The kerusso terms [kerysso, keryx, kerygma] represent a more dramatic form of communication, that of a herald, a proclamation.
Preaching (kerussein) in the NT tends to be used most of for the proclamation of the gospel to a group for the first time, so it is associated with the most basic elements of the gospel. Jesus engaged in preaching, but the NT uses the term most often to refer to the apostolic proclamation, especially that of Paul. The apostles preached Christ to Jews in their synagogues (as Acts 9:20), to Samaritans (8:5), and to Gentiles in their cities (14:1-7).
We are accustomed to think of preaching as what takes place in our Sunday-morning sermons. But it is perhaps significant that the NT never uses kerusso terminology to refer to anything in the Christian worship service.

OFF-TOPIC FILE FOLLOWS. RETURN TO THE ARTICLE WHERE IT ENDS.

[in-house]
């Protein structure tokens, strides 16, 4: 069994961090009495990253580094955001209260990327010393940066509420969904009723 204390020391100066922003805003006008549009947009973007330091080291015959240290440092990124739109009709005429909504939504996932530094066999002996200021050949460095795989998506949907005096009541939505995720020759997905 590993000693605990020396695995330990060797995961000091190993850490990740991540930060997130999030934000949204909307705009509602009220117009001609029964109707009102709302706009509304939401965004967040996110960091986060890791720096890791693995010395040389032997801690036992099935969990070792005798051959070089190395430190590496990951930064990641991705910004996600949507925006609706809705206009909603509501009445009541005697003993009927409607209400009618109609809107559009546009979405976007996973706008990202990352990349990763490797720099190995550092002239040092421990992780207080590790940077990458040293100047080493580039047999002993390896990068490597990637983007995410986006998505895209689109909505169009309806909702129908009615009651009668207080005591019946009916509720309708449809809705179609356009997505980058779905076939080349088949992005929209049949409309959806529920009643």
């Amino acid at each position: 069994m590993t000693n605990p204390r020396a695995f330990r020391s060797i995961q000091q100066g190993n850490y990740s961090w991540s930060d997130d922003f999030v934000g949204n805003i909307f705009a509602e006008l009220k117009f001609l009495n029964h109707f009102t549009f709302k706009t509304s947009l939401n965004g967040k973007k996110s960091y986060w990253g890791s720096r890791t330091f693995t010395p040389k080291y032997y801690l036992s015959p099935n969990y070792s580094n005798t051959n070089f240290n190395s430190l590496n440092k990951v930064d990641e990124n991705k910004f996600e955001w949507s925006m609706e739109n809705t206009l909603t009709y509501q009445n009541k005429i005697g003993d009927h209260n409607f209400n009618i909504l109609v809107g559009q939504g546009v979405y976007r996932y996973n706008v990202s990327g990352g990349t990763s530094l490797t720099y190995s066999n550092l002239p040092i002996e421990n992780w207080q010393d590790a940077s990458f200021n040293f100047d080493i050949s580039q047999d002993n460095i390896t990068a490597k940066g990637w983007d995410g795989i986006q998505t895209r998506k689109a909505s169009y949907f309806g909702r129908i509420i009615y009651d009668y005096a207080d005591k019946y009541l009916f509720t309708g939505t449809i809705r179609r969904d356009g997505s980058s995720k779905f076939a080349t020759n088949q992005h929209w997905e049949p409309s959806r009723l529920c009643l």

The Doctrine of the Word of God | p 259 | John Frame -- In this section Dr. Frame is comparing preaching to teaching, kerysso to didasko. I mostly pulled, obviously, from the kerysso parts. For context, Dr. Frame says, "The didasko terms seem especially appropriate in a church context" because it broadly refers "to communication of ideas." He sees some overlap, but I felt the "preaching" part was particularly helpful in the open-air/public preaching discussion.